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Feature Articles : May 1, 2008 ( )
GPCRs Remain “Hot” Drug Targets
A Flurry of Activity in the Field Has Resulted in New Methodologies that Increase Leads!--h2>
GPCRs represent the largest family of genes expressed in the human genome, according to Jeremy Richman, Ph.D., associate director, cardiovascular biology, at Arena Pharmaceuticals. “Their cell membrane localization, the diversity of tissue expression, and the fact that they have the potential to elicit essentially every signaling pathway, makes these proteins ideal therapeutic targets.”
Informa Life Sciences’ “6th Annual Congress: G Protein-Coupled Receptors in Drug Discovery” conference in Berlin in mid-March showcased some spectacular discoveries in this scientific arena that, although years in the making, have only recently come to fruition.
“It is a really good time to be in this field,” said P. Jeffrey Conn, Ph.D., professor and director, Vanderbilt University program in drug discovery, and a keynote speaker at the conference. This well-established conference assembles leading experts from both academia and industry in the field of GPCR research, and as evidenced by the presentations, there was plenty of good news to share.
Dr. Conn’s presentation focused on his lab’s research. First, he spoke about selective activators of specific subtypes of metabotropic glutamate receptors (mGluRs) that have potential as therapeutic agents for psychiatric and neurological disorders. Specifically, he outlined studies suggesting the utility of mGluR5 activators as a treatment for schizophrenia. Unfortunately, the search for selective agonists for this receptor was unsuccessful. Successful antagonists were discovered though, and currently, three companies are pursuing clinical trials with these drugs.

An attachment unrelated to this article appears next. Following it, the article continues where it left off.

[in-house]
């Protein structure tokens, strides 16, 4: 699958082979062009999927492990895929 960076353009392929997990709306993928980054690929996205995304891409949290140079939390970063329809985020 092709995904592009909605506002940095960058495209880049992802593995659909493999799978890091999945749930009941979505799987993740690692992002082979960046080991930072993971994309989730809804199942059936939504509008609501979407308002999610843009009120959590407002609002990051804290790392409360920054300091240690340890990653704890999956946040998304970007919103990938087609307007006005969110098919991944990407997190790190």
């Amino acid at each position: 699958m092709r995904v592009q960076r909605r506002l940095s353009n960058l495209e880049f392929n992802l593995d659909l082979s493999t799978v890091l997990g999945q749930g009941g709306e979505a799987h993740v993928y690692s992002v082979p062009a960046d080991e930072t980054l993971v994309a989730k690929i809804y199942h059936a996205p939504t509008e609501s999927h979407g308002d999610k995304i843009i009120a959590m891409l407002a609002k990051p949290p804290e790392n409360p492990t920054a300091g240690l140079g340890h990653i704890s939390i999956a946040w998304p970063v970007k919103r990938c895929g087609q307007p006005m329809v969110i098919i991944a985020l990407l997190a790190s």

Differentially Activated Signal-Transduction Pathways
Arena Pharmaceuticals is geared specifically to studying GPCRs, and Dr. Richman’s team is primed to look at therapeutic targets in cardiovascular health. One such therapeutic target is the high-affinity, nicotinic acid receptor GPR109A. This Gi-coupled receptor, expressed on adipocytes, macrophages, and Langerhans cells, is presumed to mediate the therapeutic actions of nicotinic acid. A water-soluble vitamin, nicotinic acid, at high doses favorably affects all lipid and lipoprotein parameters believed to be cardiovascular risk factors.
In Silico Screening
Approaches to in silico drug design for soluble proteins are becoming straightforward, albeit nontrivial, said Sid Topiol, Ph.D., associate director of computational chemistry at Lundbeck Research USA.
EPIX Pharmaceuticals is also advancing in silico modeling. “Our approach is unique in that we use PREDICT™, nonhomology algorithms, to model 3-D structures of GPCRs. We base lead identification and optimization on what the binding site looks like,” said Sharon Shacham, Ph.D., svp of drug development.
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